In Kathmandu this September, Nepal’s vice president, the Rt. Honourable Nanda Kishor Pun, led the International Women Entrepreneurs Summit with opening remarks about the importance of empowering women to encourage economic development in the country. The event brought together delegates from more than 27 countries to deliberate on innovative economic interventions and cutting-edge collaborations for gender equality and the economic empowerment of women.
Those in attendance of the Summit, held 3-5 September included women business leaders, professionals, international service providers, resource organizations, relevant sectorial experts, government representatives and other stakeholders. Entrepreneurship, education, cross-cultural collaboration and consensus to construct on conversations with bold actions, emerged as outcomes. Partnerships were signed and substantiated as new connections and ideas were born. The South Asian Women Development Forum organised the Summit.
Vice President Pun expressed strong support of this international summit and its ability to create lasting regional and international connections, empowering more Nepali women as entrepreneurs.
Guest of Honour, the Honourable Foreign Minister of Nepal, Pradeep Kumar Gyawali, emphasized the importance of women’s participation in economic development and noted the significant and supplementary contributions made by women across diverse sectors. Founder and president of SAWDF, Pramilla Acharya Rijal, encouraged a wide array of topics from IT to tourism, e-trade and gender. Panellists from diverse backgrounds shared their knowledge and experience to achieve the core objectives set by the Summit.
Founders and women leaders from around the world initiated important conversations, fuelled dialogue, and provided clear demonstrations of high-quality, women-led, ethical and ecological productivity. These women included the initiator of the first exclusive Industrial Estate for Women under public private partnership in India, Smt. Kannegati Rama Devi, President of the Association of Lady Entrepreneurs, to Li Xiaomei, founder of Tianyuanze Potato Variety Professional Cooperative in Wuyauan County, China,. Deepali Gotadke, founder of WebDreams India and Shana Fatina founder of clean energy and water PT Tinamitra Nusantara Mandiri, Indonesia. These existing success models inspired insight into how similarly accessible objectives may be met to enable women entrepreneurs in other ecosystems.
The launch of the Indo-African Women Chambers in Nepal was announced and letters of exchange between UNIDO Bahrain, SAWDF and ALEAP were signed. Greater growth of the SAWDF movement through the networking of networks became increasingly evident during the event as the women agreed that there is a greater need to take ownership of their own economic empowerment.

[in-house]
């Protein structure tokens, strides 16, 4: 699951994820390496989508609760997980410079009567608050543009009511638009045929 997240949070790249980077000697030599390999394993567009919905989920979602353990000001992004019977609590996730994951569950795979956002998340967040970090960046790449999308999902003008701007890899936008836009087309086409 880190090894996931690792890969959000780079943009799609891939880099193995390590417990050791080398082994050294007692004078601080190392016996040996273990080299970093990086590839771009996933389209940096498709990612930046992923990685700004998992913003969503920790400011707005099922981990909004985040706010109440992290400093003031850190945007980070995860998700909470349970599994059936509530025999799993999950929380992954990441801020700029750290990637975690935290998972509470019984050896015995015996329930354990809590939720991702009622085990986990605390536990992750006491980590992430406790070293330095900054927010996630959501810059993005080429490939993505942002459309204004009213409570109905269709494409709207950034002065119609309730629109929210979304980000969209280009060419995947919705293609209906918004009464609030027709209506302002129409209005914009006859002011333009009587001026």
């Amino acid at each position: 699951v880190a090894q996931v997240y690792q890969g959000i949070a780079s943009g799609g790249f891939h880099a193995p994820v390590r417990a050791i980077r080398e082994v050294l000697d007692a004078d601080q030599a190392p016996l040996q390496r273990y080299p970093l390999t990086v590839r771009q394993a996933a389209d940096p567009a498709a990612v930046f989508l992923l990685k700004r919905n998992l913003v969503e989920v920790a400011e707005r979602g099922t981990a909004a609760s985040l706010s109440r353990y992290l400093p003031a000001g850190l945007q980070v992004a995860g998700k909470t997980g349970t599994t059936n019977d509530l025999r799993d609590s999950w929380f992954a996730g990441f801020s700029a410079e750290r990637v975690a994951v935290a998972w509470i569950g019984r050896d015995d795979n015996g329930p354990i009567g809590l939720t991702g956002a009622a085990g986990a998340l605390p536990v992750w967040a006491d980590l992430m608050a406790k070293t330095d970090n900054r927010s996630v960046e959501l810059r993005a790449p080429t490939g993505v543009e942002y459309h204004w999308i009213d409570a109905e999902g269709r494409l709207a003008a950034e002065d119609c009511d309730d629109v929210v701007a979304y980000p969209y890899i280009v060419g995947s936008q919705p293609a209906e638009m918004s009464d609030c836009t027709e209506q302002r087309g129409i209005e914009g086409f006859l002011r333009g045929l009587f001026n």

Projects that were presented at the Summit included the Biotech Innovation Ecosystem in India, Sustainable Tourism for Development in Maldives, ‘Creating Women Entrepreneurs for Vending Safe Drinking Water at as Affordable Price Project’ by TATA projects ltd., India, and the ‘Women in Business Management and Public Service’ (WIMBIZ) projects, among others.
In countries where means to results may not be as clear as following due process, it was suggested women aren’t as aware of the subtleties in such negotiation. How do we improve this education? How can we better disseminate good information and how can we sustainably support each other’s success?
Women Power Discussion at Summit
Ibukun Awosika, chairman of First Bank of Nigeria, shared her inspiring entrepreneurial journey, encouraging the building of personal wealth with better preparation and organisation when confronting the challenges and opportunities in life. Yvonne Watson, associate professor at the Parsons School of Design in New York, explored how stronger links with global artisans and the fashion industry can be created to expand entrepreneurial opportunities.
Su Cheng Harris Simpson of SCHS Asia spoke strongly on the importance of working together to support ourselves; a sisterhood so-to-speak, that acts with purchasing power, to boost women-led business. Krithika Ram of WeConnect India shared insight into how to build successful women-owned, global value chains. Dr. Abla Abdel Latif, chair of the Presidential Advisory Council for Economic Development in Egypt underlined the importance of aligning policy, sharing practice, committing to action and maintaining accountability.
Others like Damchae Dem, founder of the Bhutan Association of Women Entrepreneurs, Kobkarn Wattanavrangkul, former minister of Tourism and Sport in Thailand and Dr. Mariyam Shakeela,president of Addu Women’s Association in the Maldives, iterated prioritising personal growth, operating from the heart, continuing to build connections and the importance of sharing knowledge and wisdom for the sake of energizing motivation to build and maintain momentum. I encourage the development of strong research and development to broaden perspective and improve collaboration, innovation and successful imitation. Others further contributed to high quality conversations held through